Object Recognition in Smart Cities: Lattice Semiconductor's Smart City Drive

By Len WegnerSeptember 21, 2017

At one point or another in our lives, many of us have been fascinated by robots, especially the way these machines could potentially see, hear, and do things with human-like abilities. Today, with the advancement of smart technology and the emergence of mobile-driven applications, this is increasingly becoming a reality through smart homes and even entire smart cities.

The Vision of Smart City

The concept of smart cities is primarily based on the integration of networks and sensors through a string of seamless electronic technologies. The idea is to use these networks to create an augmented reality so that cities can operate smoothly and safely while saving time, money, and energy. 

Smart city networks, besides controlling and monitoring everyday operations and services such as water consumption, waste management and traffic flow, will continuously collect data to improve the quality of life by managing energy use, regulating power generation and storage, handling pollution and providing enhanced safety and security to citizens in times of emergency.

The Object Recognition Landscape

The widespread adoption of internet-enabled smart devices such as tablets, smartphones, smartwatches, and smartglasses is pushing the concept of smart city forward, where users can actually interact with objects, machines, and cities through their mobile applications.

Depending on their field of view and position, users can also receive data on their smart devices in augmented reality. For instance, information on shops, restaurants, monuments, or hotels can be available at your fingertips by simply steering a smart device towards the subject of interest. This is made possible through augmented reality systems such as GPS and compass, which can display the relevant information by determining the field of view and position of the user.

These existing systems have limitations, however, and can only show marked places like famous archaeological sites, prominent landmarks, or large-scale infrastructure, provided the user is precisely positioned close to the subject of interest.

Technologies like compass and GPS lack the accuracy to precisely display information, and therefore they cannot be relied on as a stable solution that can leverage the full potential of augmented reality. The problem intensifies when users are positioned in random locations, or when it comes to recognizing objects that have smaller dimensions, like paintings, statues, or, in the case of smart cities, a house in a certain location. In these cases, compass and GPS malfunction due to the high inaccuracies inherent in these legacy technologies.

Today, new technologies are rapidly emerging that can precisely determine the location of a user by leveraging state-of-the-art, content-based image retrieval and object recognition techniques. With these revolutionary technologies, the point of view of a user, with respect to the object observed, can be accurately determined by aligning the scene being observed by the user with a pack of pre-aligned virtual scenes like images, videos, 3D model, or animations.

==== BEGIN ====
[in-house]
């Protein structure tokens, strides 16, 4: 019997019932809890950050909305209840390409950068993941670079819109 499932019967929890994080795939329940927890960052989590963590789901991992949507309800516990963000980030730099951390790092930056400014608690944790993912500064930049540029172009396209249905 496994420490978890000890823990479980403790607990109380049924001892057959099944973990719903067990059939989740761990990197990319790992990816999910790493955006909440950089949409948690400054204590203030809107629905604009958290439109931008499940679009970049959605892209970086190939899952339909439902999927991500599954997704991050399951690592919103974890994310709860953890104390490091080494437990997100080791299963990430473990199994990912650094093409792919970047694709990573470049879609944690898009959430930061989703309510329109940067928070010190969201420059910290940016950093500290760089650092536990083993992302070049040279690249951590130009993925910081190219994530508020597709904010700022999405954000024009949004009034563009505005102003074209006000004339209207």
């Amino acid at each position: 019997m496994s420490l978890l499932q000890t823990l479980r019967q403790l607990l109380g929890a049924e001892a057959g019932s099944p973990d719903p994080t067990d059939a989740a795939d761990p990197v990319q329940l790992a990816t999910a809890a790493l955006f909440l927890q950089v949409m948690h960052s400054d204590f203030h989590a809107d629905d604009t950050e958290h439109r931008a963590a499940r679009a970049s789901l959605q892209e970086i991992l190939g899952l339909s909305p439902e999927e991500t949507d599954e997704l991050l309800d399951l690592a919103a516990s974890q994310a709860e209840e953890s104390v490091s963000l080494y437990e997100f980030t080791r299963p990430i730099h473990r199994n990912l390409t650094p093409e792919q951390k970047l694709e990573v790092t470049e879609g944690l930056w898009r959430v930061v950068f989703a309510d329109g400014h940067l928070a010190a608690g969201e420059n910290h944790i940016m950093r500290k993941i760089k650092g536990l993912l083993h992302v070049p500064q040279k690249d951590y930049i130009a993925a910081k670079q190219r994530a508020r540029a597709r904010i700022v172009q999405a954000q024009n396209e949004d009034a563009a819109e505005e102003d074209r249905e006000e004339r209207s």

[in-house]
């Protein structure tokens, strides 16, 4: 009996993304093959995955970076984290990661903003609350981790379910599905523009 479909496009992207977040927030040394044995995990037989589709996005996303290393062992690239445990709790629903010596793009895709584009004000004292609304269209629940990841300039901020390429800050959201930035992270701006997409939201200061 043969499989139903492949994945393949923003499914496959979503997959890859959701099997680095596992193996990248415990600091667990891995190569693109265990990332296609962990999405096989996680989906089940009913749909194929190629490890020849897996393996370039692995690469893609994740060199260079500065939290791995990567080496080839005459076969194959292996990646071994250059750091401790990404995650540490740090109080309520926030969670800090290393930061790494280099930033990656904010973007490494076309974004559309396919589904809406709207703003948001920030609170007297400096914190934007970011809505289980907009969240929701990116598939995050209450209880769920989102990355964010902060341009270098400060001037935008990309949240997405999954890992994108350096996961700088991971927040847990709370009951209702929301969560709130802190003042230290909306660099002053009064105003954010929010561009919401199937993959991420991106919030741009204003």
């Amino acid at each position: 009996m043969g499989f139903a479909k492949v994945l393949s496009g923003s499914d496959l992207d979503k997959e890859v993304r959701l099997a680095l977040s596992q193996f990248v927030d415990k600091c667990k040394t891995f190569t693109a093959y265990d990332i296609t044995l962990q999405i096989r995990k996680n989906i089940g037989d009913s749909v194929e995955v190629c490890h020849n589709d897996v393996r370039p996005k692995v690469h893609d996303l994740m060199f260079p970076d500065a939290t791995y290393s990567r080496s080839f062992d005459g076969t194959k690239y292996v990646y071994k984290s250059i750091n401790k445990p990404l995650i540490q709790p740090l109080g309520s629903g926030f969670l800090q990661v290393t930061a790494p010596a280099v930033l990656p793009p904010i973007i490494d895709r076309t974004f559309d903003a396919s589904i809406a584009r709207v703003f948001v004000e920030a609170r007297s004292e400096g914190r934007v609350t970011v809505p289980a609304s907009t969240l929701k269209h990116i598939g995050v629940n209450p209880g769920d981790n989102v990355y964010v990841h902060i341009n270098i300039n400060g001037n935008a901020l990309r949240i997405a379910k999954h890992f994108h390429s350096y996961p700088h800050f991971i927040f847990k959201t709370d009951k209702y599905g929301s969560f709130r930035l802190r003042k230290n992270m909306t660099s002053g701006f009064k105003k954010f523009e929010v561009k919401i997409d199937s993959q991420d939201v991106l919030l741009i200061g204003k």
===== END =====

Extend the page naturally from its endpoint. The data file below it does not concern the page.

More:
To render a virtual scene in real-time, and with respect to the correct position and perspective, it is crucial to recognize the relevant position of the user and the particular object the user is looking at. At this point, object recognition technology plays a pivotal role in enhancing the user experience with precision and fluidity.

Lattice Semiconductor's Smart City Drive

Lattice Semiconductor, a global leader in customizable smart connectivity solutions, has launched its new ECP5 FPGA family that supports low power, flexible connectivity demands of smart city applications.

Lattice Semiconductor's NEX-ADAS 360o 3-D Surround View Monitoring Technology, developed in partnership with Shenzhen Moorechip Technologies Limited, joins images from four cameras to produce an up-to-the-minute 3D view of the real-world surroundings.

The NEX-ADAS 360o, leveraging advanced, high-class image-stitching technologies, promotes the intelligent traffic systems (ITS) by monitoring the traffic flow, traffic violations, and toll collections, while enabling object recognition features like number plate detection, vehicle identification, and smart parking.

NEX-ADAS 360o performs these high-end functionalities with a variety of intelligent systems that leverage Lattice's cutting-edge embedded vision technology. The new ECP5 FPGA family, a primary driver for NEX-ADAS 360o, reinforces Lattice's commitment to building the next-generation of smart cities with flexible connectivity and acceleration at the Edge.

With the advancement of intelligence at the Edge, Lattice's Embedded Vision Development Kit will inspire more innovative object recognition solutions through mobile-influenced technology in systems like machine vision, smart surveillance cameras, drones, and robotics.

For more information about Lattice’s products and the Embedded Vision Development Kit, contact WPG America’s Director of Intelligent Connectivity Solutions Len Wegner.